NICOLAS ORDÓÑEZ CARRILLO. BOGOTA. 1977.
Filmmaker, cinematographer & photographer, with Master's degree in Literature, he is Head of Communications & PR at the San Antonio de los Baños Film School, Cuba, where he works since 2007, and where he was a disciple of Nobel Prize Gabriel García Márquez. With production company Galaxia 311, he has photographed, produced and written feature films premiered at festivals such as Rotterdam, Toronto and Havana, among them The Dragon’s Defense, premiered at the Quinzaine des Réalisateurs, Cannes, 2017. He directed The Woman with the 7 Names, best documentary at El perro que ladra (France), Festival de las Alturas (Argentina), Cali Film Festival (Colombia) and Bannabá Fest (Panama). He is currently in the upcoming release of Window of Time, filmed in Antarctica with the support of NASA.
He's engaged in the production of Film, Documentaries & Series with production house Galaxia 311.
Everything stays in the eyes. With limited shots, the chance of the street, the fear of contagion, the unnatural separation of the bodies. This is the origin of this series, which is still in full development. Everything happens in Cuba, first at the International Film and TV School, San Antonio de los Baños, where some of the first cases of COVID-19 from Cuba were detected, and where there was a strict quarantine for two months. And the second stage occurs in Havana, where most of the country's infections are.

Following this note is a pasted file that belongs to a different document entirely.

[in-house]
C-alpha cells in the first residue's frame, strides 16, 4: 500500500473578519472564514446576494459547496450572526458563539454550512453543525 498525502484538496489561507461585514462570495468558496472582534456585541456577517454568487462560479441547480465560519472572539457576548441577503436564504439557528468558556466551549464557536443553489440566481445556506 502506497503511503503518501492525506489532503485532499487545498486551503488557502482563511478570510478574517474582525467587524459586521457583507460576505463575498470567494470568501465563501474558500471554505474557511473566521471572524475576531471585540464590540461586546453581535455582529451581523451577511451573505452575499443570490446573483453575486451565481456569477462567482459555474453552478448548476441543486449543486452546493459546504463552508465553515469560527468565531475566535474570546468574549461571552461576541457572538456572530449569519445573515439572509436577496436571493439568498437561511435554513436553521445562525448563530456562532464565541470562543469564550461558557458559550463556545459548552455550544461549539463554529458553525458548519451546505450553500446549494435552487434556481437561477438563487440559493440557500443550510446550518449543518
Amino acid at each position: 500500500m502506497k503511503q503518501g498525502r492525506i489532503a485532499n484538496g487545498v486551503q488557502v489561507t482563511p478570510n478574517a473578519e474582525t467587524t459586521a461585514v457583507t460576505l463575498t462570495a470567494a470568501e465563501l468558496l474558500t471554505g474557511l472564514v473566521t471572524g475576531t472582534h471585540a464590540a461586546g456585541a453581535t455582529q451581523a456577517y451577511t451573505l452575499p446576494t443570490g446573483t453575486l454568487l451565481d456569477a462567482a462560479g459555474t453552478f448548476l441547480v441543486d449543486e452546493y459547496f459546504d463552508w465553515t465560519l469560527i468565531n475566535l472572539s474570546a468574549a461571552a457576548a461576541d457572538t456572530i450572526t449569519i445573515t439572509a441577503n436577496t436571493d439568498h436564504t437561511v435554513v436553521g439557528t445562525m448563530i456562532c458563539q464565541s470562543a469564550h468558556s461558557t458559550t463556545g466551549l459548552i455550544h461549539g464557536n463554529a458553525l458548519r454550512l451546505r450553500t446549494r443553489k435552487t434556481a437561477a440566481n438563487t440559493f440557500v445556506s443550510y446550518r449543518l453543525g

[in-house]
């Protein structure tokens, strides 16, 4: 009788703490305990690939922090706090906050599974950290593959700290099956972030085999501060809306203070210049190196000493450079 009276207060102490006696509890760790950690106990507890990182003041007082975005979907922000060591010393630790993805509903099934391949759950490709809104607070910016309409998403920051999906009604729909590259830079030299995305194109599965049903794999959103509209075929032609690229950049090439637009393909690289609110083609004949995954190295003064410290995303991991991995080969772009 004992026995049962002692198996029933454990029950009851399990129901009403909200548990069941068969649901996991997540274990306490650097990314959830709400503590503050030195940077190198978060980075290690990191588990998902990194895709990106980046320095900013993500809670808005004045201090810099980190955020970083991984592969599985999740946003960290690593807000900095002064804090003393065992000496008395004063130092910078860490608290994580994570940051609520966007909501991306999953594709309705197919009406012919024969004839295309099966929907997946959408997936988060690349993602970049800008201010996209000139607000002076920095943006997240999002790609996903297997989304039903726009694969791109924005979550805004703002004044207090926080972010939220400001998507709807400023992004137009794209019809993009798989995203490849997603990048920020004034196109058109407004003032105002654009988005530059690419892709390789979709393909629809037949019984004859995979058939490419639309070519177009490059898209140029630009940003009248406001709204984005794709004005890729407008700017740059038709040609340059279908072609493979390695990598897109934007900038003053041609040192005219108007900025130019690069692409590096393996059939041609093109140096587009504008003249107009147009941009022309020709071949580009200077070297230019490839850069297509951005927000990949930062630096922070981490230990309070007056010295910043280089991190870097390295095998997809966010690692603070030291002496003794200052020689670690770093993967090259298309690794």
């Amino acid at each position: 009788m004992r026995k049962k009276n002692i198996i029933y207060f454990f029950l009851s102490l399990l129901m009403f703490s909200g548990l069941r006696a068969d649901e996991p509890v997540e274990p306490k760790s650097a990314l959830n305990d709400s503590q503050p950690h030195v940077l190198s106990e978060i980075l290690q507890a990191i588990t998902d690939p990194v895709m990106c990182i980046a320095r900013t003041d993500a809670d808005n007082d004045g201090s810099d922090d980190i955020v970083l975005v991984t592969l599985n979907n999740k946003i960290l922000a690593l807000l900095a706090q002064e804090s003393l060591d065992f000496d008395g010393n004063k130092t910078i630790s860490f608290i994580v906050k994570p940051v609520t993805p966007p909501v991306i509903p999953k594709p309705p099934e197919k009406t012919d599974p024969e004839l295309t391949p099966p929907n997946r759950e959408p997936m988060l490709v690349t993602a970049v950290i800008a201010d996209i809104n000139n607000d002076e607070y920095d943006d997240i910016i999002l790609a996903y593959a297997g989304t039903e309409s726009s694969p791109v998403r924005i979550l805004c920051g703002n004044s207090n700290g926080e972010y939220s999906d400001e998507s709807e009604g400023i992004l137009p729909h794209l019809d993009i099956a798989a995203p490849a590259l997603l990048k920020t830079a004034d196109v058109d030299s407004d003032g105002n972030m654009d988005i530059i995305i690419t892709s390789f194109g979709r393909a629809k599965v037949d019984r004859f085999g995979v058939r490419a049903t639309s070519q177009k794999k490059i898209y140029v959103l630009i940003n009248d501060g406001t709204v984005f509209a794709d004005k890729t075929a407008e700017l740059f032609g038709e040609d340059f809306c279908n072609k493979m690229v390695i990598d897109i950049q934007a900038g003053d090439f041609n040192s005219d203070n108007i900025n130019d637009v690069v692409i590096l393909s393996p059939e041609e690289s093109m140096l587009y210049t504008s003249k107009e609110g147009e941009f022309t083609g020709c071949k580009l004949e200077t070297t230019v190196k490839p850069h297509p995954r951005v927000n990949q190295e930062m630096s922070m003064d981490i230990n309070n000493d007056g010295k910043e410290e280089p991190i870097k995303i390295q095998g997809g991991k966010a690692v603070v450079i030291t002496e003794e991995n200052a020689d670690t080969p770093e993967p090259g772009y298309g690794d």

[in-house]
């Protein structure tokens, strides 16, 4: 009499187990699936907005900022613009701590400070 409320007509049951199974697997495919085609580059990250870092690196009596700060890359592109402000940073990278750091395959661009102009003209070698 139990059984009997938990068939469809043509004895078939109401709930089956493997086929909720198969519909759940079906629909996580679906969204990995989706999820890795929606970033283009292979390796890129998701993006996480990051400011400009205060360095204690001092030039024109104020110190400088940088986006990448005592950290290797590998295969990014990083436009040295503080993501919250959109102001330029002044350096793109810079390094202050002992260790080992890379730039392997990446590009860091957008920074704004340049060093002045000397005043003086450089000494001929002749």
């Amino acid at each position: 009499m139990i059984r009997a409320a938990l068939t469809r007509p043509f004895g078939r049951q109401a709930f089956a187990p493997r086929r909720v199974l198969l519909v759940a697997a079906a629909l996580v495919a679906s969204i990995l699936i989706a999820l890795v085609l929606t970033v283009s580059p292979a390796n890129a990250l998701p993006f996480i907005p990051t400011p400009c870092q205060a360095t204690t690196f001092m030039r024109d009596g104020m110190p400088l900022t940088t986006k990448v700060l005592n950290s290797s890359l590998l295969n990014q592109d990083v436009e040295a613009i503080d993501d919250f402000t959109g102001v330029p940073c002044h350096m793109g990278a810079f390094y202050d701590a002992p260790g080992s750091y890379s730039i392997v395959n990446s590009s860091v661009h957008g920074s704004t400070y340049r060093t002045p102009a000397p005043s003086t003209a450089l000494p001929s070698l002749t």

But there is something curious: Cuba was already prepared for a pandemic. Social discipline, the usual shortage resulting from sanctions and the international blockade, makes this country naturally handle a social crisis like this pandemic. In the eyes there is security. There is strength. There is resistance.
Nicolás Ordóñez Carrillo is an unassuming Colombian photographer who has been studying and now working with the International School of Film and TV (EICTV) in San Antonio de los Baños, Cuba. To celebrate the school’s 25th anniversary he has prepared this series, eXtras, aimed at throwing a spotlight on the institution’s graduates, teachers, and, of course, the countless possible universes--imaginary, real, rapturous--that will continue to be forged in the vicinity of the San Tranquilino farm.
This is simply brilliant on so many levels and demonstrates a creativity, attention to detail and imagination that goes a long way to explain why the school has been so successful.
“..the protagonists of these pictures normally work behind the cameras, but this time agreed to being looked at, observed, haloed by Nicolás’s lens, and gladly took on the role of postmodern demiurges on the alert for the recreation of powerful myths in film, television, advertising, audiovisual communication..” Joel del Rio